At Ulm, however, a later school arose after a transitional book, Leonard Hol's splendid Ptolemy of 1482; of this school one printer's name, Conrad Dinckmut, includes all the most remarkable books: to wit, Der Seelen-wurzgarten (1483), Das buch der Weisheit (1485), the Swabian Chronicle (1486), Terence's Eunuchus (in German) (1486). Lastly, John Reger's Descriptio Obsidionis Rhodiae (1496) worthily closes the series of the Ulm books.

It should here be said that, apart from their pictures, the Ulm and Augsburg books are noteworthy for their border and letter decoration. The Ulm printer, John Zainer, in especial shone in the production of borders. His De Claris Mulieribus excels all other books of the school in this matter; the initial S of both the Latin and the German editions being the most elaborate and beautiful piece of its kind; and, furthermore, the German edition has a border almost equal to the S in beauty, though different in character, having the shield of Scotland supported by angels in the corner. A very handsome border (or half-border rather), with a zany in the corner, is used frequently in J. Zainer's books,1 e.g. in the 1473 and 1474 editions of the Rationale of Durandus, and, associated with an interesting historiated initial O, in Alvarus, De planctu Ecclesiae, 1474. There are two or three other fine borders, such as those in Steinhowel's Büchlein der Ordnung, and Petrarch's Griseldis (here shown), both of 1473, and in Albertus Magnus, Summa de eucharistiae sacramento, 1474.

A curious alphabet of initials made up of leafage, good, but not very showy, is used in the De Claris Mulieribus and other books. An alphabet of large initials, the most complete example of which is to be found in Leonard Hol's Ptolemy, is often used and is clearly founded on the pen-letters, drawn mostly in red and blue, in which the Dutch `rubrishers' excelled.2 This big alphabet is very beautiful and seems to have been a good deal copied by other German printers, as it well deserved to be.3 John Reger's Caoursin has fine handsome `blooming-letters,' somewhat tending towards the French style.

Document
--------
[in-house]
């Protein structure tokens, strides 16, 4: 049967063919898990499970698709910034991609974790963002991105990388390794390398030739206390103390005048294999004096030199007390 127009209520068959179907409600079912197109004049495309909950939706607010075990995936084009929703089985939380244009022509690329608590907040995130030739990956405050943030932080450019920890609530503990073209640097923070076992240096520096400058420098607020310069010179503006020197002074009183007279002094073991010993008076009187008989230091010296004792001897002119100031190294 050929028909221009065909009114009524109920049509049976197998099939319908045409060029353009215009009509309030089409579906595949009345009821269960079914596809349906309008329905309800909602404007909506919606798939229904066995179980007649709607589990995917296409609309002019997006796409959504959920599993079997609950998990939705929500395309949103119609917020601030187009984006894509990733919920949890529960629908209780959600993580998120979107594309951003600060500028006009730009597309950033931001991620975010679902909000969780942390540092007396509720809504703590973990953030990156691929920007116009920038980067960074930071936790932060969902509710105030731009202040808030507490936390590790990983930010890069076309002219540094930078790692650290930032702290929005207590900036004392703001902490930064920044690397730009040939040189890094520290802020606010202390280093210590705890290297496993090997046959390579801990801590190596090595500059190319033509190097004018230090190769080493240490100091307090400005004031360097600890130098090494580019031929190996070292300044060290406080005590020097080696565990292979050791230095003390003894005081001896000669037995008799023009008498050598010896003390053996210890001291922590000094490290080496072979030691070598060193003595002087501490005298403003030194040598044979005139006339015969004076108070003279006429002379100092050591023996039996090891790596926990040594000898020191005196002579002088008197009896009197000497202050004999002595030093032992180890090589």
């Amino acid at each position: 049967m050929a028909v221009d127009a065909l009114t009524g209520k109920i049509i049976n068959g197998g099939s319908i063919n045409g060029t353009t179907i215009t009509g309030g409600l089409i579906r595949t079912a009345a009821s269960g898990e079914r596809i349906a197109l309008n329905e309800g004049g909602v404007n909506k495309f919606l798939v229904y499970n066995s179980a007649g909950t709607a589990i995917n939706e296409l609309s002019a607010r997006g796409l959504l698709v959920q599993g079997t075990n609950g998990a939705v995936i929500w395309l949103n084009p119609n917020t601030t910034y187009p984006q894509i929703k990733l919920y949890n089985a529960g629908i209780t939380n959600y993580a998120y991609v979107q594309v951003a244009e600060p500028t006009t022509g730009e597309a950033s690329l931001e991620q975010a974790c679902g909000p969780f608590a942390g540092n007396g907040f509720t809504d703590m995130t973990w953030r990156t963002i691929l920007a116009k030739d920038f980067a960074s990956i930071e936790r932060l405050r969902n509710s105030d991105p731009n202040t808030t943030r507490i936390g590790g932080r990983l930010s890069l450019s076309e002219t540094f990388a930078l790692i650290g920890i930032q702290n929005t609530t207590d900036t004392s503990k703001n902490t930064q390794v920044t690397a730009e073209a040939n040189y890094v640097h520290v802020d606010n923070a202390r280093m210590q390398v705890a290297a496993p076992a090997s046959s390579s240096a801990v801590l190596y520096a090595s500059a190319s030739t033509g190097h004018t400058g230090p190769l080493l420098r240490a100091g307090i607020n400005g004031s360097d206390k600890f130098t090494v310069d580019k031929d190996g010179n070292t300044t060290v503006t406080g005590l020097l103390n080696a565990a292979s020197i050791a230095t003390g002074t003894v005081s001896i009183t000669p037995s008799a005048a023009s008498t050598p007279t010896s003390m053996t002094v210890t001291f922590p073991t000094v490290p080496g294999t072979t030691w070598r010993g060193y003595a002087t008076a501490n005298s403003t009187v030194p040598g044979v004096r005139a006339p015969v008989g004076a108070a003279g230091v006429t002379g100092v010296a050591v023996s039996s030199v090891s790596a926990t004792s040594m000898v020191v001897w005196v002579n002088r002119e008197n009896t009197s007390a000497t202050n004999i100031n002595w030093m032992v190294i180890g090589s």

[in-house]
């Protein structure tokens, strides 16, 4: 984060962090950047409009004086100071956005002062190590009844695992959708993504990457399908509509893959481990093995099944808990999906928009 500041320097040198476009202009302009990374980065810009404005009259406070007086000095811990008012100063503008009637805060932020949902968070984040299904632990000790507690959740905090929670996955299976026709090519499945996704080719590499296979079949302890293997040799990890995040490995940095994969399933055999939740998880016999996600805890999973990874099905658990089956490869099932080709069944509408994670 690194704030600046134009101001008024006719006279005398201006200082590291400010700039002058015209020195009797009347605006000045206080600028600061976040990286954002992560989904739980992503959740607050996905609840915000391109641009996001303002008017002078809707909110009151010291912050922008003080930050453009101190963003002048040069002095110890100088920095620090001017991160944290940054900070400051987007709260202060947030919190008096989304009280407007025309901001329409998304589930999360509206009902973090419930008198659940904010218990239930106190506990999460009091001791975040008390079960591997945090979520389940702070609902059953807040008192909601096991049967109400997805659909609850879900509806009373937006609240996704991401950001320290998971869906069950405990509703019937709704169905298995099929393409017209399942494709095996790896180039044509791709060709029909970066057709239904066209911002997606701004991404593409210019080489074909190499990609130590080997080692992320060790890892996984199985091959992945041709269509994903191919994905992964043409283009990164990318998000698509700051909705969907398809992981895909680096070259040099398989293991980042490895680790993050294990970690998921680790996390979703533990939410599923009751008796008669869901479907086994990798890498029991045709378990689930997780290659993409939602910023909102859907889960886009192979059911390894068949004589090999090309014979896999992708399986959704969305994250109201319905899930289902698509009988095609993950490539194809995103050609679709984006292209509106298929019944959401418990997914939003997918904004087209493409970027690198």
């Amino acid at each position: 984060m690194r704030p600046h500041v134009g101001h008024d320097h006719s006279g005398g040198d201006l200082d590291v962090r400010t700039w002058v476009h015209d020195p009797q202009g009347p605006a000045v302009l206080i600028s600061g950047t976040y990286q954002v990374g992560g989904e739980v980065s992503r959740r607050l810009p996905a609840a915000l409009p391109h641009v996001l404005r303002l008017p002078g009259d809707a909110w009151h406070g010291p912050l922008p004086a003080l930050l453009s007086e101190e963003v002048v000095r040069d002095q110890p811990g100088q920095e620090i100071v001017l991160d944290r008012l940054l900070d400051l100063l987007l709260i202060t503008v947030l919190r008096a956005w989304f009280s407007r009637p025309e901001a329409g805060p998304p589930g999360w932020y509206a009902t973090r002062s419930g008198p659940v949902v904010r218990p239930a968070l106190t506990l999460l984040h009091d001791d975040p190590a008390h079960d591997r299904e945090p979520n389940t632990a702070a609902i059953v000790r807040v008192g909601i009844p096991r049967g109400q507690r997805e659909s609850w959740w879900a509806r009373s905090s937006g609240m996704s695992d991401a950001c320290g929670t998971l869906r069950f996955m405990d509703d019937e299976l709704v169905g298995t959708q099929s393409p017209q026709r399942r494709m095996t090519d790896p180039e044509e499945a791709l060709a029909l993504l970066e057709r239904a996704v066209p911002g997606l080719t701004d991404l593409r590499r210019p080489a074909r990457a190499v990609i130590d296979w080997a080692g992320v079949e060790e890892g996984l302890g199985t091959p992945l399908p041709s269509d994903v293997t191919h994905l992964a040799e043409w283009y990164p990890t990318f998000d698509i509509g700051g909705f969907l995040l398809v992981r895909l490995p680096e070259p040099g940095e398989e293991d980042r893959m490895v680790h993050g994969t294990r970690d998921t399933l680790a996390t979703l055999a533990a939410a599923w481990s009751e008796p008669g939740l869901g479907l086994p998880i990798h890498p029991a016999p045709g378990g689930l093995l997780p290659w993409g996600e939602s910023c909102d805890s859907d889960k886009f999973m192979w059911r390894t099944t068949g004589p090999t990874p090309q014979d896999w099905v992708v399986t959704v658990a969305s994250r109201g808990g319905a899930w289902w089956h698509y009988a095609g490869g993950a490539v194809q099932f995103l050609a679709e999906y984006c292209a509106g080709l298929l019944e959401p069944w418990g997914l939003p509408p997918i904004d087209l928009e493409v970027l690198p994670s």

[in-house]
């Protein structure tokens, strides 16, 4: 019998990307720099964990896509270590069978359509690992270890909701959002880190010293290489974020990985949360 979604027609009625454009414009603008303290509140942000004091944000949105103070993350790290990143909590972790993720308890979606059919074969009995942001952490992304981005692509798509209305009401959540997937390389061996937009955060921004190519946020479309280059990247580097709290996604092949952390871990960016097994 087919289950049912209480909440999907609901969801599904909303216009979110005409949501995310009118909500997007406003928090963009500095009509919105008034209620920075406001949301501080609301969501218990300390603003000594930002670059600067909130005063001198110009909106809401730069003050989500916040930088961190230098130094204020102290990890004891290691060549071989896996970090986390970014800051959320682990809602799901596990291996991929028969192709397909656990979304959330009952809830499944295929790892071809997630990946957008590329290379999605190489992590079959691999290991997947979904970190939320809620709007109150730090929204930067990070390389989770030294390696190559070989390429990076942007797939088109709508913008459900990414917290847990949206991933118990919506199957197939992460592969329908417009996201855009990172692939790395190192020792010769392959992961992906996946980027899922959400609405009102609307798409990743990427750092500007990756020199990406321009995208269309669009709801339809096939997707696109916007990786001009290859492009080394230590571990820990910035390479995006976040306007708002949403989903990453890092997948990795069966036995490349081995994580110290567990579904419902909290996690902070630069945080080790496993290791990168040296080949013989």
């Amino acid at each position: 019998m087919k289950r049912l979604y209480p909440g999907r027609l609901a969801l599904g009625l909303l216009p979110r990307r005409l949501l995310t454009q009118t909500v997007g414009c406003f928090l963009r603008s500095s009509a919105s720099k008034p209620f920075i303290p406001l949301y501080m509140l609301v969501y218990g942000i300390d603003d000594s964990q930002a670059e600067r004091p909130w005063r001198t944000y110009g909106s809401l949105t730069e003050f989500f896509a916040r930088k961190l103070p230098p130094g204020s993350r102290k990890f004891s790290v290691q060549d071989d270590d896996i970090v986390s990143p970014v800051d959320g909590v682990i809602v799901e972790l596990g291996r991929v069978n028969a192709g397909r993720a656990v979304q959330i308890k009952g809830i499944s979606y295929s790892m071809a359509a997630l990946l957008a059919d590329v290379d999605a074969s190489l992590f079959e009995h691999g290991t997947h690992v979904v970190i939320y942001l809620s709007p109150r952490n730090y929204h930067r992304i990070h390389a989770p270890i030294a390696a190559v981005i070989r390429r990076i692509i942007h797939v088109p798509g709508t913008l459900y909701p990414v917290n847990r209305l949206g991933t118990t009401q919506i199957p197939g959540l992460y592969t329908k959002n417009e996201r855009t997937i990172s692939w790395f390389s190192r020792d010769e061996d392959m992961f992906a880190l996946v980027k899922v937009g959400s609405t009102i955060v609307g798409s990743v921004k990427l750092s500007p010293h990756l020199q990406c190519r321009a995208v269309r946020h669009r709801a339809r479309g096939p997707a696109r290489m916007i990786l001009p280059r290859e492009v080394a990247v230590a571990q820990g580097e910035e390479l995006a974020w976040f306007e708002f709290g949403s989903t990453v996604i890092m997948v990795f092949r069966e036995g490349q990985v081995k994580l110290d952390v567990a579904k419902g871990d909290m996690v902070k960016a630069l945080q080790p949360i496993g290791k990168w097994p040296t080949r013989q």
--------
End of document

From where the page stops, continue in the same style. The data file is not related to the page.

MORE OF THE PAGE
In Augsburg Gunter Zainer has some initial I's of strap-work with foliation: they are finely designed, but gain considerably when, as sometimes happens, the spaces between the straps are filled in with fine pen-tracery and in yellowish brown; they were cut early in Gunther's career, as one occurs in the Speculum Humanae Salvationis, c. 1471, and another in the Calendar, printed 1471. These, as they always occur in the margin and are long, may be called border-pieces. A border occurring in Eyb, ob einem manne izu nemen ein weib is drawn very gracefully in outline, and is attached, deftly enough, to a very good S of the pen-letter type, though on a separate block; it has three shields of arms in it, one of which is the bearing of Augsburg. This piece is decidedly illuminators' work as to design

Gunther's Margarita Davidica has a border (attached to a very large P) which is much like the Ulm borders in character.

A genealogical tree of the House of Hapsburg prefacing the Spiegel des Menschlichen lebens,and occupying a whole page, is comparable for beauty and elaboration to the S of John Zainer above mentioned; on the whole, for beauty and richness of invention and for neatness of execution, I am inclined to give it the first place amongst all the decorative pieces of the German printers.

Gunther Zainer's German Bible of c.1474 has a full set of pictured letters, one to every book, of very remarkable merit: the foliated forms, which make the letters and enclose the figures being bold, inventive, and very well drawn. I note that these excellent designs have received much less attention than they deserve.

In almost all but the earliest of Gunther's books a handsome set of initials are used, a good deal like the above-mentioned Ulm initials, but with the foliations blunter, and blended with less of geometrical forms: the pen origin of these is also very marked.